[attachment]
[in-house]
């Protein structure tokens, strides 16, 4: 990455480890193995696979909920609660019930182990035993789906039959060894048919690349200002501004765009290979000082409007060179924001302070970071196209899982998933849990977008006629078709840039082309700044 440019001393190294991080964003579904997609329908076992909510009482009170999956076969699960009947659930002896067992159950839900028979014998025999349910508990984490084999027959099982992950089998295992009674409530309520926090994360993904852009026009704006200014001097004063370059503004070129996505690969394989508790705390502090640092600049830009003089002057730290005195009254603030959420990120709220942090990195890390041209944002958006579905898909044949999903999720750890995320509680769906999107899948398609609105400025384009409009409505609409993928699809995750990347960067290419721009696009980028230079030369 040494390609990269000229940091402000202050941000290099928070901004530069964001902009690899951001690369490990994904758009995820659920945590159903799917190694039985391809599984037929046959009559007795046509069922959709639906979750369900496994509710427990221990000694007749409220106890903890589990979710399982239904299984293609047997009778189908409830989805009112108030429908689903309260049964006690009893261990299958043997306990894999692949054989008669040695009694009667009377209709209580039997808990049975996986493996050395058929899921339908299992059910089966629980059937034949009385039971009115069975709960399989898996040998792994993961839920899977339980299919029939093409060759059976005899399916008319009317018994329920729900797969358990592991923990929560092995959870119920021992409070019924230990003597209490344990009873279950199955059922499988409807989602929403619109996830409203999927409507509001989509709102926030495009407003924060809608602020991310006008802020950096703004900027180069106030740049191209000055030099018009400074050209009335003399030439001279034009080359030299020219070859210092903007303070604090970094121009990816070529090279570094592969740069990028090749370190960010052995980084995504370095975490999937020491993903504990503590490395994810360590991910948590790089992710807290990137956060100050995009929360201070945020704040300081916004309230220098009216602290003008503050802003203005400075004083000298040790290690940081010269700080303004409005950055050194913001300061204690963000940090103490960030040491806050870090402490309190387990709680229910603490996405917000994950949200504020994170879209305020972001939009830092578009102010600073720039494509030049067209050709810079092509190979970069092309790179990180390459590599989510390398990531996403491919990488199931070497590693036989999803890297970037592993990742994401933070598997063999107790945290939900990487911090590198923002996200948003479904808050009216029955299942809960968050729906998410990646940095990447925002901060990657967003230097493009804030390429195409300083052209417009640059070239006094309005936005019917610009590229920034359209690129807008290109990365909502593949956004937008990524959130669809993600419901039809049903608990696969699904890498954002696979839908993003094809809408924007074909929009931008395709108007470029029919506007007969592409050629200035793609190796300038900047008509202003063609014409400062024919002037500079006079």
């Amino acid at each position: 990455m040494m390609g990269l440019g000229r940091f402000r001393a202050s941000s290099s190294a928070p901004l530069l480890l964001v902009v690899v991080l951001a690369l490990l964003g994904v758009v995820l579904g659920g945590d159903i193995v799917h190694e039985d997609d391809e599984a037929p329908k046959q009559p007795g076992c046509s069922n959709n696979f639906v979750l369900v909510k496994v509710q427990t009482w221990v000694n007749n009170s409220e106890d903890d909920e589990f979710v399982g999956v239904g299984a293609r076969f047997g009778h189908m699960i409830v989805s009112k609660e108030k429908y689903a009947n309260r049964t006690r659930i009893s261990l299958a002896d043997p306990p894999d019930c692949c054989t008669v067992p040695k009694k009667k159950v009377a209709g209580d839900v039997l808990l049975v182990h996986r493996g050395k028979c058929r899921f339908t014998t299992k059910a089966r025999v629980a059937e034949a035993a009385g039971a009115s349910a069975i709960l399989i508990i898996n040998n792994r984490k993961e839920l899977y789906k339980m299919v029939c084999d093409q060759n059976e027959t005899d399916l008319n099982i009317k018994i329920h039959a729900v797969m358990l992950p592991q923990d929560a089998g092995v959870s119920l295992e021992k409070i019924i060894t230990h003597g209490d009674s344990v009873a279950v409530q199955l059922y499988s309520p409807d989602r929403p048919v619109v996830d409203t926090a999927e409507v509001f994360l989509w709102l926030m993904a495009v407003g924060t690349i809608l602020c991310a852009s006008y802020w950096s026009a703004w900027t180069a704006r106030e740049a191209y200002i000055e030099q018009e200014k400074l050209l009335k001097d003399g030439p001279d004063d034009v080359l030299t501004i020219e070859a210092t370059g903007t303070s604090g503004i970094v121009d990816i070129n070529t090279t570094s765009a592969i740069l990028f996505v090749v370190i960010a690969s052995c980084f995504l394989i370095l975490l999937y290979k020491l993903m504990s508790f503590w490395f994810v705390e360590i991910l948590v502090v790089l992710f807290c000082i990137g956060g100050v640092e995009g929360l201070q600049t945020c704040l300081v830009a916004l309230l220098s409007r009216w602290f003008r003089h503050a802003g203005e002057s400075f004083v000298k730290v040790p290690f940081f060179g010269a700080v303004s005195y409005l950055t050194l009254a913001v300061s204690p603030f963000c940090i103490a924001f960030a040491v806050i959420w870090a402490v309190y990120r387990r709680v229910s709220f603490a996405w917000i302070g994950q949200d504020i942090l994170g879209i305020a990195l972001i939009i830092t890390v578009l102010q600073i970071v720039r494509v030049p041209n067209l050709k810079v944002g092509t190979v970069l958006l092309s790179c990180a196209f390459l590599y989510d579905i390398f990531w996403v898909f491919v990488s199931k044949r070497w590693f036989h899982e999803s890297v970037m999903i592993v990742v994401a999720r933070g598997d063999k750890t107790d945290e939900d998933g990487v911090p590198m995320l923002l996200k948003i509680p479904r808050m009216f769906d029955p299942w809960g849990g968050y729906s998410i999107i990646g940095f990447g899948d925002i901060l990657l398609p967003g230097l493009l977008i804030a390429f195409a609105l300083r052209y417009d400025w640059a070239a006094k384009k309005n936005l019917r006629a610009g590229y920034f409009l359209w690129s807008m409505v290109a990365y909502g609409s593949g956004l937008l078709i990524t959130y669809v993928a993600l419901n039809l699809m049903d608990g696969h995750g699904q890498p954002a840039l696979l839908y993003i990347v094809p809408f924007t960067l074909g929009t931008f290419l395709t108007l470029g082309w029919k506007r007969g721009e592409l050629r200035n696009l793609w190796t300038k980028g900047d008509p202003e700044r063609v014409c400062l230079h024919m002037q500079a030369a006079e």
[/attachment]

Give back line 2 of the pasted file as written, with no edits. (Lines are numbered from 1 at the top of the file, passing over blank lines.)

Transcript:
């Protein structure tokens, strides 16, 4: 990455480890193995696979909920609660019930182990035993789906039959060894048919690349200002501004765009290979000082409007060179924001302070970071196209899982998933849990977008006629078709840039082309700044 440019001393190294991080964003579904997609329908076992909510009482009170999956076969699960009947659930002896067992159950839900028979014998025999349910508990984490084999027959099982992950089998295992009674409530309520926090994360993904852009026009704006200014001097004063370059503004070129996505690969394989508790705390502090640092600049830009003089002057730290005195009254603030959420990120709220942090990195890390041209944002958006579905898909044949999903999720750890995320509680769906999107899948398609609105400025384009409009409505609409993928699809995750990347960067290419721009696009980028230079030369 040494390609990269000229940091402000202050941000290099928070901004530069964001902009690899951001690369490990994904758009995820659920945590159903799917190694039985391809599984037929046959009559007795046509069922959709639906979750369900496994509710427990221990000694007749409220106890903890589990979710399982239904299984293609047997009778189908409830989805009112108030429908689903309260049964006690009893261990299958043997306990894999692949054989008669040695009694009667009377209709209580039997808990049975996986493996050395058929899921339908299992059910089966629980059937034949009385039971009115069975709960399989898996040998792994993961839920899977339980299919029939093409060759059976005899399916008319009317018994329920729900797969358990592991923990929560092995959870119920021992409070019924230990003597209490344990009873279950199955059922499988409807989602929403619109996830409203999927409507509001989509709102926030495009407003924060809608602020991310006008802020950096703004900027180069106030740049191209000055030099018009400074050209009335003399030439001279034009080359030299020219070859210092903007303070604090970094121009990816070529090279570094592969740069990028090749370190960010052995980084995504370095975490999937020491993903504990503590490395994810360590991910948590790089992710807290990137956060100050995009929360201070945020704040300081916004309230220098009216602290003008503050802003203005400075004083000298040790290690940081010269700080303004409005950055050194913001300061204690963000940090103490960030040491806050870090402490309190387990709680229910603490996405917000994950949200504020994170879209305020972001939009830092578009102010600073720039494509030049067209050709810079092509190979970069092309790179990180390459590599989510390398990531996403491919990488199931070497590693036989999803890297970037592993990742994401933070598997063999107790945290939900990487911090590198923002996200948003479904808050009216029955299942809960968050729906998410990646940095990447925002901060990657967003230097493009804030390429195409300083052209417009640059070239006094309005936005019917610009590229920034359209690129807008290109990365909502593949956004937008990524959130669809993600419901039809049903608990696969699904890498954002696979839908993003094809809408924007074909929009931008395709108007470029029919506007007969592409050629200035793609190796300038900047008509202003063609014409400062024919002037500079006079």